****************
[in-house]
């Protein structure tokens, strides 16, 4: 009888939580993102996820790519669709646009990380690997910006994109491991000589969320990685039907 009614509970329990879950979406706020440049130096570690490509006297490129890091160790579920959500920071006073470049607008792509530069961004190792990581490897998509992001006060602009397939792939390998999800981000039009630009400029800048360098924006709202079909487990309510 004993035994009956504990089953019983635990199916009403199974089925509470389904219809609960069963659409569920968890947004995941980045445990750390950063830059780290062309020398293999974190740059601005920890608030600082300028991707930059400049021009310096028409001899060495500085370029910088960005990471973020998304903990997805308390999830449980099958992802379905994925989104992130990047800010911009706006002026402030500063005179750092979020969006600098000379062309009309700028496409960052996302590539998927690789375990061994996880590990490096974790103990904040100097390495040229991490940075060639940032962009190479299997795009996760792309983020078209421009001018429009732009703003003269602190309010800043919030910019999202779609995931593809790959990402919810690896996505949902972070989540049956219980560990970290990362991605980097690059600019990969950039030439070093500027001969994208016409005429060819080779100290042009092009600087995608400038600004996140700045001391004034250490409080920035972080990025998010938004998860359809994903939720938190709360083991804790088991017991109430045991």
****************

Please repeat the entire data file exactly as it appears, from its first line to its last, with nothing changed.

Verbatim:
[in-house]
């Protein structure tokens, strides 16, 4: 009888939580993102996820790519669709646009990380690997910006994109491991000589969320990685039907 009614509970329990879950979406706020440049130096570690490509006297490129890091160790579920959500920071006073470049607008792509530069961004190792990581490897998509992001006060602009397939792939390998999800981000039009630009400029800048360098924006709202079909487990309510 004993035994009956504990089953019983635990199916009403199974089925509470389904219809609960069963659409569920968890947004995941980045445990750390950063830059780290062309020398293999974190740059601005920890608030600082300028991707930059400049021009310096028409001899060495500085370029910088960005990471973020998304903990997805308390999830449980099958992802379905994925989104992130990047800010911009706006002026402030500063005179750092979020969006600098000379062309009309700028496409960052996302590539998927690789375990061994996880590990490096974790103990904040100097390495040229991490940075060639940032962009190479299997795009996760792309983020078209421009001018429009732009703003003269602190309010800043919030910019999202779609995931593809790959990402919810690896996505949902972070989540049956219980560990970290990362991605980097690059600019990969950039030439070093500027001969994208016409005429060819080779100290042009092009600087995608400038600004996140700045001391004034250490409080920035972080990025998010938004998860359809994903939720938190709360083991804790088991017991109430045991």